Someone I know has been a victim of sexual misconduct.
Encourage the victim to immediately seek medical assistance. Encourage the person to not take a shower as it’s important for medical personnel to do a thorough examination. The individual should not shower or brush his/her teeth before seeking medical attention. Ask the person to carry clean clothes to the medical examination as the hospital may want to keep the original clothing for testing or evidence.
Provide contact information for counseling and medical services. Find on-campus and off-campus resources.
Make sure the victim feels safe. Contact Office of Residence Life professional staff at (540) 665-4611 or the Department of Public Safety at (540) 678-4444 to arrange emergency housing if necessary.
Give the victim the power to make his/her decisions. The victim of sexual misconduct had his/her power taken away. Rather than make decisions for the individual, provide options and encouragement, but let the person make his/her own choices.
Provide comfort and a listening ear. Allow the victim to say as much or as little as he/she would like to share. Try not to ask too many questions.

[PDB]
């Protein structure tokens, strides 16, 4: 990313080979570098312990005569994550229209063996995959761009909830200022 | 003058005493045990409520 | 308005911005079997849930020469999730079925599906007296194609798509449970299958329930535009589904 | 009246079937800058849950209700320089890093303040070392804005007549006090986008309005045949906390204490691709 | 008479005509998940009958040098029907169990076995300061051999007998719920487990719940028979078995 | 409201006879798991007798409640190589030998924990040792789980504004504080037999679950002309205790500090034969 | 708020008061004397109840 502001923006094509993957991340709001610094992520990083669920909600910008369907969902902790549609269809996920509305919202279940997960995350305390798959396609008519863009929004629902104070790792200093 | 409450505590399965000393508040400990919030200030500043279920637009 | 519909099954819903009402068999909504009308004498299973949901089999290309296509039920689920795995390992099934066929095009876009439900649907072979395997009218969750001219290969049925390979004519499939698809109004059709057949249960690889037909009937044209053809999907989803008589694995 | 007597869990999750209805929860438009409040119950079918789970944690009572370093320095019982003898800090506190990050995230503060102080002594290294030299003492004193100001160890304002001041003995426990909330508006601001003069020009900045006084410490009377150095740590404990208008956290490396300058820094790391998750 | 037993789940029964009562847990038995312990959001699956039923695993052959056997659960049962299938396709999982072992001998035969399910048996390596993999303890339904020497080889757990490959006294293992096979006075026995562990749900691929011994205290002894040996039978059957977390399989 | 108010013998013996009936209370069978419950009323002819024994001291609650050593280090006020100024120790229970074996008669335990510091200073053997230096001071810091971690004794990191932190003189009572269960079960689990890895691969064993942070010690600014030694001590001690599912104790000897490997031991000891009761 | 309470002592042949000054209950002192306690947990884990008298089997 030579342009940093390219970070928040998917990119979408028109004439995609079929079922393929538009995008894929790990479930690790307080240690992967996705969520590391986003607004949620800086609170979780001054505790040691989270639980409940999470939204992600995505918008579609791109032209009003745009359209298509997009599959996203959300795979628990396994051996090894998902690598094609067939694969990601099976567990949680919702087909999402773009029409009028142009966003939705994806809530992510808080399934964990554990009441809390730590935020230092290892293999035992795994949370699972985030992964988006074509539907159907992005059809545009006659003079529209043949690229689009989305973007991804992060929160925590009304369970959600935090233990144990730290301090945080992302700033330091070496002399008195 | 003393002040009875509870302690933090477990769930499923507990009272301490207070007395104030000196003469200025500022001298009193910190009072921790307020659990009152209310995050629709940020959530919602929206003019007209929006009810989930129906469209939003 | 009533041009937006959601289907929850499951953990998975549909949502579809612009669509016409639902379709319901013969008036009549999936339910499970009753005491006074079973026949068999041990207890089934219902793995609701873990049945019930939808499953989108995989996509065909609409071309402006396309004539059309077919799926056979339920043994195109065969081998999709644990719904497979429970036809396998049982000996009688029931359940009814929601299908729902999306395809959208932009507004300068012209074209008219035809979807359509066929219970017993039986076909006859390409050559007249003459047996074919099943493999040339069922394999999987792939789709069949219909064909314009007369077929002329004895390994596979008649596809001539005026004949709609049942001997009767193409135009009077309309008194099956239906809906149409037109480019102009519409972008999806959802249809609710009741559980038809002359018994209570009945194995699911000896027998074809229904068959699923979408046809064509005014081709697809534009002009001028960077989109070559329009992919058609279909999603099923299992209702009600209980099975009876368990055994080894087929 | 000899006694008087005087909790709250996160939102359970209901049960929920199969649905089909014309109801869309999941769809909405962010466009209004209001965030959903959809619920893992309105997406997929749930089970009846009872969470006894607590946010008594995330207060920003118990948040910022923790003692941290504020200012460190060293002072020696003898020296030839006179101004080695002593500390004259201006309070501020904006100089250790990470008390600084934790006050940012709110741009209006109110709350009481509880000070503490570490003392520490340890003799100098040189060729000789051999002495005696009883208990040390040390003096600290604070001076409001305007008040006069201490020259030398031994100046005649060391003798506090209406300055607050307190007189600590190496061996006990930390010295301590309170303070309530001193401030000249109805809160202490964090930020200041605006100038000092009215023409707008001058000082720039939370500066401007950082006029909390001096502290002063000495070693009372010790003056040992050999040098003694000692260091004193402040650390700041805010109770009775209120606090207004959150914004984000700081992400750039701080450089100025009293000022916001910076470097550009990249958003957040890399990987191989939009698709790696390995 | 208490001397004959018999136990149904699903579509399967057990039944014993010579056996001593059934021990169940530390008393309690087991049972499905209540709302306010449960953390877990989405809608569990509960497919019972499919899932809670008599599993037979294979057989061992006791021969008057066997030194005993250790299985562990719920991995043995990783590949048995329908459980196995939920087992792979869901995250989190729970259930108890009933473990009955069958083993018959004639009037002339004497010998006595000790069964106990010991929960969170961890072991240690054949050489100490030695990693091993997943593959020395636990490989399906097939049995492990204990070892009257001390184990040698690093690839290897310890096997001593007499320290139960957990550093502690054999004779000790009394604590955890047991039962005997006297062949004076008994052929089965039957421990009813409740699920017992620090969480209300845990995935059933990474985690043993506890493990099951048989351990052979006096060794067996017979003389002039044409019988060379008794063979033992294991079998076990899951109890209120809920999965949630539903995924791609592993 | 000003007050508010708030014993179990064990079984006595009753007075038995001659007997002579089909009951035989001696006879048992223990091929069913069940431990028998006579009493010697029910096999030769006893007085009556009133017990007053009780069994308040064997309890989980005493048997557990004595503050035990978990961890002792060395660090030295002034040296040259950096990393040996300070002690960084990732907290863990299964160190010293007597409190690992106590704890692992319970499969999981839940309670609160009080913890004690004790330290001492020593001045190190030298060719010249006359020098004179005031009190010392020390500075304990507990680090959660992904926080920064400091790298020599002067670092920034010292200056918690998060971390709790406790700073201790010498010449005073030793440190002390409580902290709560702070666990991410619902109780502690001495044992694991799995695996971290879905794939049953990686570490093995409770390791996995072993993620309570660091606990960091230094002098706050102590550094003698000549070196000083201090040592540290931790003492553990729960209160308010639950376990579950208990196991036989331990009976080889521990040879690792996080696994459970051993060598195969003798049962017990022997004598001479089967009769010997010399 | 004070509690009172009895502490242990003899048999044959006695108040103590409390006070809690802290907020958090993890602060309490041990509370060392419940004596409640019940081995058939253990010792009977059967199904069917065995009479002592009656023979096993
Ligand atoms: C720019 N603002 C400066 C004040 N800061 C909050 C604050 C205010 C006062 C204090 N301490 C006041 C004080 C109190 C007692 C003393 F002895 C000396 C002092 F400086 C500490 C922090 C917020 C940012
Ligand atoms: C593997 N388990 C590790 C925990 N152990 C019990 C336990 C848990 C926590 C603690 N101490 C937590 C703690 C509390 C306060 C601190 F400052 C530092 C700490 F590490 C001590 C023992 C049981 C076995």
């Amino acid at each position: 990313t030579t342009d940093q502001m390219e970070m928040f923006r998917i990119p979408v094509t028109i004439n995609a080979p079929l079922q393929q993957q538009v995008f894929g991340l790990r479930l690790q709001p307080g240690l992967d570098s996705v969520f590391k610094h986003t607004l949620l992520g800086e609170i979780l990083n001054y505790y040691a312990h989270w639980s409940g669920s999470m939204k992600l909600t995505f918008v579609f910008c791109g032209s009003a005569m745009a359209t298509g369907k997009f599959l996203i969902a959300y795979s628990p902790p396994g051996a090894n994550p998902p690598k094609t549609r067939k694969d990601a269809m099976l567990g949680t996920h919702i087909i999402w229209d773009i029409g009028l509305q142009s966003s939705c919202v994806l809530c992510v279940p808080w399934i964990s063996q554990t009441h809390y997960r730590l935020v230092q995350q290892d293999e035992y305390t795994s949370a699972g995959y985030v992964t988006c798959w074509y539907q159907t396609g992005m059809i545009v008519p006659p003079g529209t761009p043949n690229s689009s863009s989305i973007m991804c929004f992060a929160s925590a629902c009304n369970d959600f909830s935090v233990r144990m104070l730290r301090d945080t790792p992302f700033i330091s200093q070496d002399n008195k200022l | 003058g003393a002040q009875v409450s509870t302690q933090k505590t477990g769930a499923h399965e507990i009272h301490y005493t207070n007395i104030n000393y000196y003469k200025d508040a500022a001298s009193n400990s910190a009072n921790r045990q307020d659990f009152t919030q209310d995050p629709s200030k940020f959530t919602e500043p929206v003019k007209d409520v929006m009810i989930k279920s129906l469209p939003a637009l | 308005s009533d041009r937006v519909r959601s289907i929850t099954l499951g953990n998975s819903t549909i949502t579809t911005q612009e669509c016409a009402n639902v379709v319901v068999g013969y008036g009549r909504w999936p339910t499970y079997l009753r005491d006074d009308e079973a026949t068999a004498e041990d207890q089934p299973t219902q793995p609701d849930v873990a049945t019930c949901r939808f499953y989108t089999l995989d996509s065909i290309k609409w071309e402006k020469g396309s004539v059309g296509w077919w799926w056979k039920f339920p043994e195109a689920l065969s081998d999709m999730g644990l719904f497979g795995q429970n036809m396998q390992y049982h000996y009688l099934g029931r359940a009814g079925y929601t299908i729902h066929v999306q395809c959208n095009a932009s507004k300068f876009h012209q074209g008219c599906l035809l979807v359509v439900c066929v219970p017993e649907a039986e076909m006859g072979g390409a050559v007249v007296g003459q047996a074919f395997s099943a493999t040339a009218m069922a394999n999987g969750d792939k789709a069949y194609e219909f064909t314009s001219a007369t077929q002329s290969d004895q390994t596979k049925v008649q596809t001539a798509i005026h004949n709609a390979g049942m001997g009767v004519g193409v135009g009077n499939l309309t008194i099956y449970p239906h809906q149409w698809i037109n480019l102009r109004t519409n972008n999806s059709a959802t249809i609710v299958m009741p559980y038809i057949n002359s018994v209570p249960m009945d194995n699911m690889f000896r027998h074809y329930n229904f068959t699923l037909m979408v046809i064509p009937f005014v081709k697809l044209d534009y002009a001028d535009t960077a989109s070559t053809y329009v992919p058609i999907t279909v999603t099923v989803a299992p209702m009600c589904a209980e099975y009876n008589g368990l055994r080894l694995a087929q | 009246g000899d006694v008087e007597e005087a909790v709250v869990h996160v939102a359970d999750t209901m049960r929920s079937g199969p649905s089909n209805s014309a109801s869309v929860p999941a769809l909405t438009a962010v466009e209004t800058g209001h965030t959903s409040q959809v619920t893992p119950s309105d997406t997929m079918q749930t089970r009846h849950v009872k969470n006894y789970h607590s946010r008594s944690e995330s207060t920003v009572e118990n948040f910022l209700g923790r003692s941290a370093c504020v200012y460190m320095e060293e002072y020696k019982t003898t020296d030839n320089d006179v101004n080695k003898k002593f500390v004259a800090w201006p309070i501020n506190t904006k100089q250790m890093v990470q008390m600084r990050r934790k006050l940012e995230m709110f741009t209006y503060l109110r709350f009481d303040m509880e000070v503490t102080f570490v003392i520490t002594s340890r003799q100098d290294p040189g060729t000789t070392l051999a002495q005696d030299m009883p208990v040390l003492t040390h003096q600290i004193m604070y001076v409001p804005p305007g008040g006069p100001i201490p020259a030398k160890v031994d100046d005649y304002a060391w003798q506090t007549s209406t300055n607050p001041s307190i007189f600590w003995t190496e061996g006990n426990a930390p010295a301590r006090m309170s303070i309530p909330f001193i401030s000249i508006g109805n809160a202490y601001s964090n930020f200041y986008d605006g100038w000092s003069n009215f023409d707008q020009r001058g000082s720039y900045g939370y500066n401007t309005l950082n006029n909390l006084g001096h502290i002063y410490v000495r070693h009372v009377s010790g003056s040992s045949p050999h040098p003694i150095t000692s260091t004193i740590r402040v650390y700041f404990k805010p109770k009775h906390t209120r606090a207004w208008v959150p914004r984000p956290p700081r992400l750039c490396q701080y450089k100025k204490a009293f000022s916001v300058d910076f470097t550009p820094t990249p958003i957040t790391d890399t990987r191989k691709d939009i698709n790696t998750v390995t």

Avoid victim blaming. Do not ask why he/she didn’t say no, fight back, wear different clothing, etc. This is considered “victim blaming,” making the victim feel like he/she caused the sexual misconduct.
Before giving any physical reassurance, ask permission. Physical reassurance includes a hug, a gentle touch on a leg or shoulder, etc. When someone has been the victim of sexual misconduct, it’s important for you to consider physical boundaries and the comfort level of the victim with being touched.
Do not threaten harm to the accused individual. Threatening to harm the person who allegedly committed the sexual misconduct can make the victim feel afraid and can prevent victims from speaking up about the incident.